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The UK government has confirmed plans to roll out gigabit-capable broadband across the UK, yet its previous pledge to do so by 2025 has been quietly shelved.
In one of the first public statements he made in July 2019 after becoming prime minister, Boris Johnson pledged he would work towards “delivering full-fibre [broadband] to every home in the land” by 2025, and in October 2019, chancellor Sajid Javid committed £5bn of public funding at the Conservative Party Conference to “support the roll-out of full-fibre, 5G and other gigabit-capable networks to the hardest-to-reach 20% of the country”.
Yet as the Queen set out the government’s agenda for the new Parliament, which will likely not be enacted due to the current parliamentary arithmetic, firm timelines for the broadband plans, in particular the 2025 commitment, were conspicuous by their absence. Instead, the speech merely stated that the government’s ambition was to roll out gigabit-capable broadband across the UK to achieve nationwide coverage “as soon as possible”.
The government added that, in addition to the fibre commitment, the purpose of its plans was to ensure that all new homes would be built with what it called “reliable and fast” internet speeds, and that it wanted the UK population to no less than “reap the huge benefits of the fastest, most secure and most resilient internet connections, regardless of where they live”, making it easier for telecoms companies to install broadband infrastructure in blocks of flats.
One of the main elements of the new legislation was confirmation of plans, as reported by ComputerWeekly earlier this month, to amend the current Electronic Communications Code, which allows operators to apply to a tribunal for provisional rights to enter a property and install infrastructure where a tenant has requested a service, the landlord’s permission is required for that service to be delivered and the landlord has failed to respond to repeated requests for access from an operator.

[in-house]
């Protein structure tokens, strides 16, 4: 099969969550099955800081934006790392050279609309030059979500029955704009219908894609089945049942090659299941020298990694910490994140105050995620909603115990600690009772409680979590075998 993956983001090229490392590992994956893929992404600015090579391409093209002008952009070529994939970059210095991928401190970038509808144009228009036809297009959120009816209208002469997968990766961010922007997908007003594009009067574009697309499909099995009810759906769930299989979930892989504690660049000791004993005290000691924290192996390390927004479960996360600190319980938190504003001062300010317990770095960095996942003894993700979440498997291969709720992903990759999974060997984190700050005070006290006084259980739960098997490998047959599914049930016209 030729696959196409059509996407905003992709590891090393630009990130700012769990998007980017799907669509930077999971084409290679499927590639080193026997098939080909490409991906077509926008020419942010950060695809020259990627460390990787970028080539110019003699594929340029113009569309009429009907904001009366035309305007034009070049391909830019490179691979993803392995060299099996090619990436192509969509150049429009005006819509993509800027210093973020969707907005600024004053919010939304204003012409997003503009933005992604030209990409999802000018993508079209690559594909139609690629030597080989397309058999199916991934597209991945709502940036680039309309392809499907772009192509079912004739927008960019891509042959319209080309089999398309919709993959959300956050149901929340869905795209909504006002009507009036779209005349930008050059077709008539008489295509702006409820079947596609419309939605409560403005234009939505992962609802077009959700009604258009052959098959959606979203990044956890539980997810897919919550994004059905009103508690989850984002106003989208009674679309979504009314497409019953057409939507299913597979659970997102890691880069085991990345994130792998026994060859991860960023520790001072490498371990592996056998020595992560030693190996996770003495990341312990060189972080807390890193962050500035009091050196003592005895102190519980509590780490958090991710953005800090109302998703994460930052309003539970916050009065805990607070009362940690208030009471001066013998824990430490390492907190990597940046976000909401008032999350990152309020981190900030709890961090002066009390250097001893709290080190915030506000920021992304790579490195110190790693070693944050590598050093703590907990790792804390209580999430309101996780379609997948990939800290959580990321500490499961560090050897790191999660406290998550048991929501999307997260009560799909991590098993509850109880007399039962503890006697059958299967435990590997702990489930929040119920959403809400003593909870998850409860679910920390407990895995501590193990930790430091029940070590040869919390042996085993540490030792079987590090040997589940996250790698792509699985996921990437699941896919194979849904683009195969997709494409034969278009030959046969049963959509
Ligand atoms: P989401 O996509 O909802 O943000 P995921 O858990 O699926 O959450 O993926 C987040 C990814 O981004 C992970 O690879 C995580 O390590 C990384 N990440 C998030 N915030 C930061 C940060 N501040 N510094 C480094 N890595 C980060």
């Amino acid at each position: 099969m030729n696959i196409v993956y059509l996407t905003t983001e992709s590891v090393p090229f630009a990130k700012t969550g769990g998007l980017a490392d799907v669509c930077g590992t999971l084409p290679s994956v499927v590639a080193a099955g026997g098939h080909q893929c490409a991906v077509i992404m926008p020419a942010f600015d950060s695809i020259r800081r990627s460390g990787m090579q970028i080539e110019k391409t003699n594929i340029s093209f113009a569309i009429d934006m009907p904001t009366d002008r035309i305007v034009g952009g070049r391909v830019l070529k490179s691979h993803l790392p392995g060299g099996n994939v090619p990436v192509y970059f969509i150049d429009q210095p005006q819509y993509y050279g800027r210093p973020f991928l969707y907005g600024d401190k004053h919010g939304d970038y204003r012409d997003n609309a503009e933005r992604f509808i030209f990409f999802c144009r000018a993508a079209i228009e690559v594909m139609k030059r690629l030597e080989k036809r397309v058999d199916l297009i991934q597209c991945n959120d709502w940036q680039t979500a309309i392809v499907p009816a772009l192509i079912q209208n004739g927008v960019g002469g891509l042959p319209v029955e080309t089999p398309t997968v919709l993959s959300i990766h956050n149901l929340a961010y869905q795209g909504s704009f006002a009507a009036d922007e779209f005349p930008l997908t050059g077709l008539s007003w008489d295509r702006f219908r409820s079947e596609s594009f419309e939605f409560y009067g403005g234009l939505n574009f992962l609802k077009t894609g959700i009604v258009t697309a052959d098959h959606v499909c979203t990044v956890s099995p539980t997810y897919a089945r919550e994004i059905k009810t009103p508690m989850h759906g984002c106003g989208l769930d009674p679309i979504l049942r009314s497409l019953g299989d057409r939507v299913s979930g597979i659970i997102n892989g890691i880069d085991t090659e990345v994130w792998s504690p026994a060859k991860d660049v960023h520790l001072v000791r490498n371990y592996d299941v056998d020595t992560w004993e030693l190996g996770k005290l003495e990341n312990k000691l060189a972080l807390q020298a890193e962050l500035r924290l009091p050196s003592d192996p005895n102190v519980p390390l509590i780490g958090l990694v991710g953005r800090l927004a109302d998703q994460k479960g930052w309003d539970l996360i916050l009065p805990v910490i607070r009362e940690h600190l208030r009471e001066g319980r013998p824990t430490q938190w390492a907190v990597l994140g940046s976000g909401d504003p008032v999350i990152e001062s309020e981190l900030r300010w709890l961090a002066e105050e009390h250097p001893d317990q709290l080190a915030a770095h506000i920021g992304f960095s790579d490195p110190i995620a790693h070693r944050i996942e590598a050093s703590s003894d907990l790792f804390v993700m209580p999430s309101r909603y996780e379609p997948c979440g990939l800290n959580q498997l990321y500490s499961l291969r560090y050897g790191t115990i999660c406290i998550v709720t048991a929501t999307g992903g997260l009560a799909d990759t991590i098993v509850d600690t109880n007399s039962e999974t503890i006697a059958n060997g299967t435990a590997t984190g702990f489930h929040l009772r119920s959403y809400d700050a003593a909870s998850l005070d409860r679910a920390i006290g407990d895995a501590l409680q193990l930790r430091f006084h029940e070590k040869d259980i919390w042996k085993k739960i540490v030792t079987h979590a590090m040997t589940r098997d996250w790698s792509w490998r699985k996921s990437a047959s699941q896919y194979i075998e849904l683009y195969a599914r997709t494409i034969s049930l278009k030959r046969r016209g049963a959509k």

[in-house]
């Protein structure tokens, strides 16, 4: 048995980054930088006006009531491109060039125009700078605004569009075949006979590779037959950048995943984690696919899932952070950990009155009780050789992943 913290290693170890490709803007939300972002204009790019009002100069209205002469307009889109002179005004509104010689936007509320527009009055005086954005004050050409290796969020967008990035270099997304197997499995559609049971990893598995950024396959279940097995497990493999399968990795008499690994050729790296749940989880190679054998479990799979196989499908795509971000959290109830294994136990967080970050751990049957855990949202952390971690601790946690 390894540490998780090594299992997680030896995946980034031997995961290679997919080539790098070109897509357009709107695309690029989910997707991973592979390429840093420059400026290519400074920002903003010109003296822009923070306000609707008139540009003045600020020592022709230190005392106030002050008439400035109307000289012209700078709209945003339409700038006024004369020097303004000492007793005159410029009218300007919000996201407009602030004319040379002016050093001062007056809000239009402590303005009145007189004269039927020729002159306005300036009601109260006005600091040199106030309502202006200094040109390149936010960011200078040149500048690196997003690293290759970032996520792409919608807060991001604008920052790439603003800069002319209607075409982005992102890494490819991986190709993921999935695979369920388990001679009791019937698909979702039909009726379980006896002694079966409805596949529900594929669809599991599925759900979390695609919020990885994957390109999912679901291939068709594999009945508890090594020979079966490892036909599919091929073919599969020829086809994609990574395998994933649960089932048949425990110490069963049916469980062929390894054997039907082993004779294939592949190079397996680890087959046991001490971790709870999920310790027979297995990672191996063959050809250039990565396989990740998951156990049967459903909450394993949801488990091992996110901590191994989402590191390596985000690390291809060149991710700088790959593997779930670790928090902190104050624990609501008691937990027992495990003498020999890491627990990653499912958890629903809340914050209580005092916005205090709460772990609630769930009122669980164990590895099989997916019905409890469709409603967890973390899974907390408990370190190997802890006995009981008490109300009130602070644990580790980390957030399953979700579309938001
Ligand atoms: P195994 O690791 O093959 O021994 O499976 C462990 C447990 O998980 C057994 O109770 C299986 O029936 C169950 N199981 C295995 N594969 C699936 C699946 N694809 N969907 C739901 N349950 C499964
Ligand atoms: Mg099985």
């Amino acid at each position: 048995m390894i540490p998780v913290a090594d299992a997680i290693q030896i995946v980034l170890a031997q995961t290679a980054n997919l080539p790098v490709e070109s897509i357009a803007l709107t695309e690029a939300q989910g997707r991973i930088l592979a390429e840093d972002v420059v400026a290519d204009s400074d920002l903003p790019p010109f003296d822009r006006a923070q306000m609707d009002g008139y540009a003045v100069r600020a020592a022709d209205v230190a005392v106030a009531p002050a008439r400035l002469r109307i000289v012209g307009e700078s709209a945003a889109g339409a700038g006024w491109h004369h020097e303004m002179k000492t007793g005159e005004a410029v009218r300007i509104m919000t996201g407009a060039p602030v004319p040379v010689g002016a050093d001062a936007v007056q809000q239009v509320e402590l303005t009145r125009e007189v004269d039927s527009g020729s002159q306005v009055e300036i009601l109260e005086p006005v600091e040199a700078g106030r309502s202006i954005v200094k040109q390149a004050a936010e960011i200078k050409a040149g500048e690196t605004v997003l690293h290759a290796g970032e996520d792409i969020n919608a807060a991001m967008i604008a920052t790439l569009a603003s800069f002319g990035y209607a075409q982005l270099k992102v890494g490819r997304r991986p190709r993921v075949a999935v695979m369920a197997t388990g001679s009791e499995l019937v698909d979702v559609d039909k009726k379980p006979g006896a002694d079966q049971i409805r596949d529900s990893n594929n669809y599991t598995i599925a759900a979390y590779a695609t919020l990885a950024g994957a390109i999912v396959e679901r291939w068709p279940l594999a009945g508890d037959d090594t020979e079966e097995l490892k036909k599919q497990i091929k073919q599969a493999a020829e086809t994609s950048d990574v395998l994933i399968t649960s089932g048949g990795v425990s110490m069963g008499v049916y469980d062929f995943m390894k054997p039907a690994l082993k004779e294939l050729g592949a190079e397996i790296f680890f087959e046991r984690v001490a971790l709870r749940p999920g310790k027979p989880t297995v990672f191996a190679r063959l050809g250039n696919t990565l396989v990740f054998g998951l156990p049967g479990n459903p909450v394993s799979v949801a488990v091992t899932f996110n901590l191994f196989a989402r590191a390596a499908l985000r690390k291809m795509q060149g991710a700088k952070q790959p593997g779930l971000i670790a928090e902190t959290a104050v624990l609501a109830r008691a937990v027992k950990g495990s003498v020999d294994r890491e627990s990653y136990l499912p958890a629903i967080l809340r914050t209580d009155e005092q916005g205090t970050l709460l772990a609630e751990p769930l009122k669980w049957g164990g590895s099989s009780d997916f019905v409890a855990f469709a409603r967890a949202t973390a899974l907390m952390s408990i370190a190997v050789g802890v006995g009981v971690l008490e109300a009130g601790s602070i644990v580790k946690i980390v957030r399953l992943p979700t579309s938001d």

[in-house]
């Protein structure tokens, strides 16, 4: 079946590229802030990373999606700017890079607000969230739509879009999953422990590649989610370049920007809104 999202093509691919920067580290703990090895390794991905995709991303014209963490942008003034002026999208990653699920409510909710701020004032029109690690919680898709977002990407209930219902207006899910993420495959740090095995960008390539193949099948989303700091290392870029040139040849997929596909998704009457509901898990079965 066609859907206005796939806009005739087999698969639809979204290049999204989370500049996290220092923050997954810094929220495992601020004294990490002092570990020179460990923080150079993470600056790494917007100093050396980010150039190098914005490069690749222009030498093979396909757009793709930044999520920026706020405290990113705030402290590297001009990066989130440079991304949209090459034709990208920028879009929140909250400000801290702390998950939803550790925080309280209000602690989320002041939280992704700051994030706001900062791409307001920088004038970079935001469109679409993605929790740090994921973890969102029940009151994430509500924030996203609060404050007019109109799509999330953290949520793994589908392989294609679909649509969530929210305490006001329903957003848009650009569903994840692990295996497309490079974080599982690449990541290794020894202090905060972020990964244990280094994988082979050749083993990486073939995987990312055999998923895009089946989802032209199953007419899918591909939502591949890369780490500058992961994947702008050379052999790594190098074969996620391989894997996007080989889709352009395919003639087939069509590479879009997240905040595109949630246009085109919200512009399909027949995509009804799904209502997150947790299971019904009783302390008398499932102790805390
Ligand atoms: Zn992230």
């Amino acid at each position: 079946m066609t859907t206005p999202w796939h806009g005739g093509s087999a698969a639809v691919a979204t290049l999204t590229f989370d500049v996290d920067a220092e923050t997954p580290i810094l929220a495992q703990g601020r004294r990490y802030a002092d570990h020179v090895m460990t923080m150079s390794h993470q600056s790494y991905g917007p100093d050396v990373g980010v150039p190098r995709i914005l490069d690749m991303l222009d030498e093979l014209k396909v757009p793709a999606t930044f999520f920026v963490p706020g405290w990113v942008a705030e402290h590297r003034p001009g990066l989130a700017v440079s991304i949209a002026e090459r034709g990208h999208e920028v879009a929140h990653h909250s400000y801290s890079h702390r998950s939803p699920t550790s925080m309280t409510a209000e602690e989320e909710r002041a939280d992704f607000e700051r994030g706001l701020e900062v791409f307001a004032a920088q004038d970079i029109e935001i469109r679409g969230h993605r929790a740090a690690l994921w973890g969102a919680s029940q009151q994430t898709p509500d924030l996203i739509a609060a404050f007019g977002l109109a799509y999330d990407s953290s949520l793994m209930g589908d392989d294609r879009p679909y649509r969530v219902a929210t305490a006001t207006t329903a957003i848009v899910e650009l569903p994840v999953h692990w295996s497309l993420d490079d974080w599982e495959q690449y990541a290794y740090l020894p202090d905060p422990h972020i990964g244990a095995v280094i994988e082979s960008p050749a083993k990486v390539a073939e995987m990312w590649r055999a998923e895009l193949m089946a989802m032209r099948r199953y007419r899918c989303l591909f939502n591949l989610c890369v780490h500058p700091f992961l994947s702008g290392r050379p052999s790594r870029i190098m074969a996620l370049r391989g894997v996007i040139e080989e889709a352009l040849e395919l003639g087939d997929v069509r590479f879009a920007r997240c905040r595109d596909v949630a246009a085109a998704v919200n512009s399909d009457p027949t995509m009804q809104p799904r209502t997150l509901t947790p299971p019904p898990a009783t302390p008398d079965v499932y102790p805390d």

The Queen’s Speech also revealed that the government would amend the Building Act 1984 so that building regulations require all new-build developments to have the infrastructure to support gigabit-capable connections. This follows two new consultations from the UK Department for Digital, Culture, Media and Sport (DCMS) inviting the communications industry, members of the public and other stakeholders to provide input on plans to improve access to gigabit-capable full-fibre – or fibre-to-the-premises (FTTP) – broadband services to tenants and buyers of new-build homes.
In the broadband debate, one of the so-called hardest-to-reach places includes rural Somerset, where a recent survey conducted by fibre broadband provider Truespeed painted a bleak picture for local businesses as to the consequences of the lack of high-speed connectivity. Half of the respondents said their poor internet connections were already restricting their businesses and almost 10% said they had no broadband coverage at all.
Commenting on what such a lack of connectivity meant for his members, Stephen Henagulph, chief executive of the county’s Chamber of Commerce, said the survey pointed to Somerset’s business growth prospects being hindered considerably unless there was an urgent uptake in ultrafast broadband network investment.
“Somerset Chamber will push hard for more to be done to ensure our businesses can compete on a level digital playing field,” he added.
As reported by Computer Weekly in September, BT is spearheading plans to accelerate switchover from copper to fibre. Commenting on the Queen’s Speech and its ramifications for full-fibre roll-out, a spokesperson for its Openreach infrastructure division said: “We’ve been calling for measures that encourage greater investment in full-fibre broadband networks, so it’s great to see the government outlining new legislation that will do just that. [The speech] aligns with our ambitions to build faster, more reliable broadband to as many homes and businesses as possible, and to help make sure no one is left behind. There’s still more government can do – for example, reforming business rates which penalise fibre infrastructure – but this is a positive step in the right direction.”
Read more about ultrafast broadband
- Virgin Media is betting that improvements to the Docsis standard will enable it to offer gigabit broadband without full-fibre.
- The village Lillingstone Lovell in Buckinghamshire is helping to fund an Openreach broadband network dig using vouchers pooled through the government’s Rural Gigabit Connectivity scheme.
- Access to full-fibre broadband is approaching 10% of properties in the UK, according to the latest rolling update to Ofcom’s Connected Nations report.
- Primary schools could become high-speed broadband hubs for rural communities if government plans reach fruition.